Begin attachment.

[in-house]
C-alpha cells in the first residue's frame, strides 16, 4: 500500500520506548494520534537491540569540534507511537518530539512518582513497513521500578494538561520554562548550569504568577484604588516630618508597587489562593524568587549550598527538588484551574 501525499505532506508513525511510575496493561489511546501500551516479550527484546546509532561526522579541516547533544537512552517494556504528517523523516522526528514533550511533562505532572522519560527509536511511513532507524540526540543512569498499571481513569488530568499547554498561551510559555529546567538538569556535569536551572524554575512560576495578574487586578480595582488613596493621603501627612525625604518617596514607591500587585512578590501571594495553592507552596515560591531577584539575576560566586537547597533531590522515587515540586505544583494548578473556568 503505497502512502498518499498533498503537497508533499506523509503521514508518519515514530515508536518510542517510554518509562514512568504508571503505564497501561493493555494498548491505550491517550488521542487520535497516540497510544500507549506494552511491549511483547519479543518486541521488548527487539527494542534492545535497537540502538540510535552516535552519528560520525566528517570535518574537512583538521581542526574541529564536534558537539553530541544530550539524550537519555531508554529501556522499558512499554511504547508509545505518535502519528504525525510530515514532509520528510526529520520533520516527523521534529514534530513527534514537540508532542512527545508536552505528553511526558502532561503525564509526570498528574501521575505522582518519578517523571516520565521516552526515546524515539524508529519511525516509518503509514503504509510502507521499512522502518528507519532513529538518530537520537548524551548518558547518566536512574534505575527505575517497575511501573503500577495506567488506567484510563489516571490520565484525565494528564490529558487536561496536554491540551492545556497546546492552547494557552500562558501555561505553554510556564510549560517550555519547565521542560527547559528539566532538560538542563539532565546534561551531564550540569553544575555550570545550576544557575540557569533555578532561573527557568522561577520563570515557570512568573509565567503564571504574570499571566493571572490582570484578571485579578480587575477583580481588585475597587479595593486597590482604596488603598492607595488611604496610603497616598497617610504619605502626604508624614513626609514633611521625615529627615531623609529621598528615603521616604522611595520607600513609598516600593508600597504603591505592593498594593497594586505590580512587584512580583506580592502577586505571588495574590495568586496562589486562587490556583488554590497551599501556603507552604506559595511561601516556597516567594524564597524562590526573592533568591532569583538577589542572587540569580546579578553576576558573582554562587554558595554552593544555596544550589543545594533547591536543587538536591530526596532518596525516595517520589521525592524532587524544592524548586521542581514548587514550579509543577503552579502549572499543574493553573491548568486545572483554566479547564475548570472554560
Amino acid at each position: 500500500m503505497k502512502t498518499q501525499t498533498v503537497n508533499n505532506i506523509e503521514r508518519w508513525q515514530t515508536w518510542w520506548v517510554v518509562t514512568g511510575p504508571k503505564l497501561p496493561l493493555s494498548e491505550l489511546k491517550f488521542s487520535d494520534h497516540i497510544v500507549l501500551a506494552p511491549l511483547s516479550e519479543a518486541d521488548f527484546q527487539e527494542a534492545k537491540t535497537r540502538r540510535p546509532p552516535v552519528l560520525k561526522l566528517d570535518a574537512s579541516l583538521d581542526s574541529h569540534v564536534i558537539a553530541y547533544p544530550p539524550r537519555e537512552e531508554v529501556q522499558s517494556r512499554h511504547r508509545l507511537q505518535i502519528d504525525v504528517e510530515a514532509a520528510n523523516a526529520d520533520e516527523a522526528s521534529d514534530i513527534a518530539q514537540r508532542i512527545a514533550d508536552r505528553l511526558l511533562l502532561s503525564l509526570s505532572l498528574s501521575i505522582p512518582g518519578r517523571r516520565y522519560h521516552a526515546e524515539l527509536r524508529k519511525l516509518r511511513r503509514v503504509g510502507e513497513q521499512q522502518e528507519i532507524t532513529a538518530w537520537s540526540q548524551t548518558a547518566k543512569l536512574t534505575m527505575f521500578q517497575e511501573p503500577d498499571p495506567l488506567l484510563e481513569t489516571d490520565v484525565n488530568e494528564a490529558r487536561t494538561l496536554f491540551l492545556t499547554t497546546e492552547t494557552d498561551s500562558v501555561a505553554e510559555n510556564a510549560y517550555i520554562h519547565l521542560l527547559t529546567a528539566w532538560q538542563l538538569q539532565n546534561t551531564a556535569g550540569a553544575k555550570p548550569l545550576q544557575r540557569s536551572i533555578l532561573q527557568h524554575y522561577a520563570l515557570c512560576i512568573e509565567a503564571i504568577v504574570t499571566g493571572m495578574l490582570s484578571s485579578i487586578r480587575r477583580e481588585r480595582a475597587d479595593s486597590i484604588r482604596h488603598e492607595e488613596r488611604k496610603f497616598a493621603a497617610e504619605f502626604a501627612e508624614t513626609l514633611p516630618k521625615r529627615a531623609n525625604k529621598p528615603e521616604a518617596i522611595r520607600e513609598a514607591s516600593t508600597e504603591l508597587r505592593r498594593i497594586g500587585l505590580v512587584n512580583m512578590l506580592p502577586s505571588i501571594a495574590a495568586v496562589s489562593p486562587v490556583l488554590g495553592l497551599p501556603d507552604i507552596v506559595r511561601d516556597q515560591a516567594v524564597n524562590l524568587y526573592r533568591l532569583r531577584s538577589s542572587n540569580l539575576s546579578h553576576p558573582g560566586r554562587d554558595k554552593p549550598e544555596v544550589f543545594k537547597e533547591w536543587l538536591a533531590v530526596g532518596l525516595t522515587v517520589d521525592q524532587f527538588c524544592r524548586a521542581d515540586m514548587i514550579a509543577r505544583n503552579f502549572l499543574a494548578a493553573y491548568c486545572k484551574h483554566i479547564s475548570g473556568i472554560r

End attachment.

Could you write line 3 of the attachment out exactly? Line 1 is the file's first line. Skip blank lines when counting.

Amino acid at each position: 500500500m503505497k502512502t498518499q501525499t498533498v503537497n508533499n505532506i506523509e503521514r508518519w508513525q515514530t515508536w518510542w520506548v517510554v518509562t514512568g511510575p504508571k503505564l497501561p496493561l493493555s494498548e491505550l489511546k491517550f488521542s487520535d494520534h497516540i497510544v500507549l501500551a506494552p511491549l511483547s516479550e519479543a518486541d521488548f527484546q527487539e527494542a534492545k537491540t535497537r540502538r540510535p546509532p552516535v552519528l560520525k561526522l566528517d570535518a574537512s579541516l583538521d581542526s574541529h569540534v564536534i558537539a553530541y547533544p544530550p539524550r537519555e537512552e531508554v529501556q522499558s517494556r512499554h511504547r508509545l507511537q505518535i502519528d504525525v504528517e510530515a514532509a520528510n523523516a526529520d520533520e516527523a522526528s521534529d514534530i513527534a518530539q514537540r508532542i512527545a514533550d508536552r505528553l511526558l511533562l502532561s503525564l509526570s505532572l498528574s501521575i505522582p512518582g518519578r517523571r516520565y522519560h521516552a526515546e524515539l527509536r524508529k519511525l516509518r511511513r503509514v503504509g510502507e513497513q521499512q522502518e528507519i532507524t532513529a538518530w537520537s540526540q548524551t548518558a547518566k543512569l536512574t534505575m527505575f521500578q517497575e511501573p503500577d498499571p495506567l488506567l484510563e481513569t489516571d490520565v484525565n488530568e494528564a490529558r487536561t494538561l496536554f491540551l492545556t499547554t497546546e492552547t494557552d498561551s500562558v501555561a505553554e510559555n510556564a510549560y517550555i520554562h519547565l521542560l527547559t529546567a528539566w532538560q538542563l538538569q539532565n546534561t551531564a556535569g550540569a553544575k555550570p548550569l545550576q544557575r540557569s536551572i533555578l532561573q527557568h524554575y522561577a520563570l515557570c512560576i512568573e509565567a503564571i504568577v504574570t499571566g493571572m495578574l490582570s484578571s485579578i487586578r480587575r477583580e481588585r480595582a475597587d479595593s486597590i484604588r482604596h488603598e492607595e488613596r488611604k496610603f497616598a493621603a497617610e504619605f502626604a501627612e508624614t513626609l514633611p516630618k521625615r529627615a531623609n525625604k529621598p528615603e521616604a518617596i522611595r520607600e513609598a514607591s516600593t508600597e504603591l508597587r505592593r498594593i497594586g500587585l505590580v512587584n512580583m512578590l506580592p502577586s505571588i501571594a495574590a495568586v496562589s489562593p486562587v490556583l488554590g495553592l497551599p501556603d507552604i507552596v506559595r511561601d516556597q515560591a516567594v524564597n524562590l524568587y526573592r533568591l532569583r531577584s538577589s542572587n540569580l539575576s546579578h553576576p558573582g560566586r554562587d554558595k554552593p549550598e544555596v544550589f543545594k537547597e533547591w536543587l538536591a533531590v530526596g532518596l525516595t522515587v517520589d521525592q524532587f527538588c524544592r524548586a521542581d515540586m514548587i514550579a509543577r505544583n503552579f502549572l499543574a494548578a493553573y491548568c486545572k484551574h483554566i479547564s475548570g473556568i472554560r